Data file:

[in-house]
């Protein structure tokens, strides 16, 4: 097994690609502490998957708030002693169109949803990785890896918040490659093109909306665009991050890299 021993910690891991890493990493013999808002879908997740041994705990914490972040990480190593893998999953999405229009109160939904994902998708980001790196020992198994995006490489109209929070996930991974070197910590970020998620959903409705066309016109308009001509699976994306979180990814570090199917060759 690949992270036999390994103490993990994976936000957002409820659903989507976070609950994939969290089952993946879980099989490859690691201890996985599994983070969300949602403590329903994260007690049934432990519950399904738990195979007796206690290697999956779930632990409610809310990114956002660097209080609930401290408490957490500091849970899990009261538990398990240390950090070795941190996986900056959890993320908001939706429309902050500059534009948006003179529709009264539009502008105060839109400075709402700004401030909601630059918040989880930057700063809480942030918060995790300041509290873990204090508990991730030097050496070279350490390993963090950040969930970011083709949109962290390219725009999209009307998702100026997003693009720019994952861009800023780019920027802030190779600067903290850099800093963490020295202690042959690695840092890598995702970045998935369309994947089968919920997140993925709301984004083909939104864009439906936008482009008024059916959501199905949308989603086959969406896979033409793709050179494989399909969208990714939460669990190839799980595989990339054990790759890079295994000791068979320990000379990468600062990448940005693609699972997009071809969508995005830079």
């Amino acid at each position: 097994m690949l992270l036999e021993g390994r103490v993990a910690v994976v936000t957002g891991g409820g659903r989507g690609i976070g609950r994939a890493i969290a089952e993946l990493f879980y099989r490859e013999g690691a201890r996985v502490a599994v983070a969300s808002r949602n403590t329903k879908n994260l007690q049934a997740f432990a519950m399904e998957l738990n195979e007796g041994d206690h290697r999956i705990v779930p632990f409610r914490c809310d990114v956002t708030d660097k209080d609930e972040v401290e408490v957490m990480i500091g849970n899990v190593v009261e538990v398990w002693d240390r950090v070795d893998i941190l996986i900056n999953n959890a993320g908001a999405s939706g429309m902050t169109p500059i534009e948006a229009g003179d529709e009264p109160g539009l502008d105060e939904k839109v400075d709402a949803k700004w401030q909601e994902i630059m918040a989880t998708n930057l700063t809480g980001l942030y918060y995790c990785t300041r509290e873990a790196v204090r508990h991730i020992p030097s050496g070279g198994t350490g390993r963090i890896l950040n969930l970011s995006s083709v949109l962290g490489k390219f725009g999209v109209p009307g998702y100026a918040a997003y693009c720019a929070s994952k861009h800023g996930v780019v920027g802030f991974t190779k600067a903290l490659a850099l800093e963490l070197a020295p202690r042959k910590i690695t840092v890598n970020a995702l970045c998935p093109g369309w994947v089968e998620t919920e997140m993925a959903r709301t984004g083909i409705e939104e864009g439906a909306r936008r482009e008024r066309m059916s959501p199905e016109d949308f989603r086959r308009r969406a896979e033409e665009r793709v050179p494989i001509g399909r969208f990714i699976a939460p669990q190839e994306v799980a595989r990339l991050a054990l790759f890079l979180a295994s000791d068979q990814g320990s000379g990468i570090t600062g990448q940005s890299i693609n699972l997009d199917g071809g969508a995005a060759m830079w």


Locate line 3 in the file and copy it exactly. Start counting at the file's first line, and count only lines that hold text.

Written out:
């Amino acid at each position: 097994m690949l992270l036999e021993g390994r103490v993990a910690v994976v936000t957002g891991g409820g659903r989507g690609i976070g609950r994939a890493i969290a089952e993946l990493f879980y099989r490859e013999g690691a201890r996985v502490a599994v983070a969300s808002r949602n403590t329903k879908n994260l007690q049934a997740f432990a519950m399904e998957l738990n195979e007796g041994d206690h290697r999956i705990v779930p632990f409610r914490c809310d990114v956002t708030d660097k209080d609930e972040v401290e408490v957490m990480i500091g849970n899990v190593v009261e538990v398990w002693d240390r950090v070795d893998i941190l996986i900056n999953n959890a993320g908001a999405s939706g429309m902050t169109p500059i534009e948006a229009g003179d529709e009264p109160g539009l502008d105060e939904k839109v400075d709402a949803k700004w401030q909601e994902i630059m918040a989880t998708n930057l700063t809480g980001l942030y918060y995790c990785t300041r509290e873990a790196v204090r508990h991730i020992p030097s050496g070279g198994t350490g390993r963090i890896l950040n969930l970011s995006s083709v949109l962290g490489k390219f725009g999209v109209p009307g998702y100026a918040a997003y693009c720019a929070s994952k861009h800023g996930v780019v920027g802030f991974t190779k600067a903290l490659a850099l800093e963490l070197a020295p202690r042959k910590i690695t840092v890598n970020a995702l970045c998935p093109g369309w994947v089968e998620t919920e997140m993925a959903r709301t984004g083909i409705e939104e864009g439906a909306r936008r482009e008024r066309m059916s959501p199905e016109d949308f989603r086959r308009r969406a896979e033409e665009r793709v050179p494989i001509g399909r969208f990714i699976a939460p669990q190839e994306v799980a595989r990339l991050a054990l790759f890079l979180a295994s000791d068979q990814g320990s000379g990468i570090t600062g990448q940005s890299i693609n699972l997009d199917g071809g969508a995005a060759m830079w």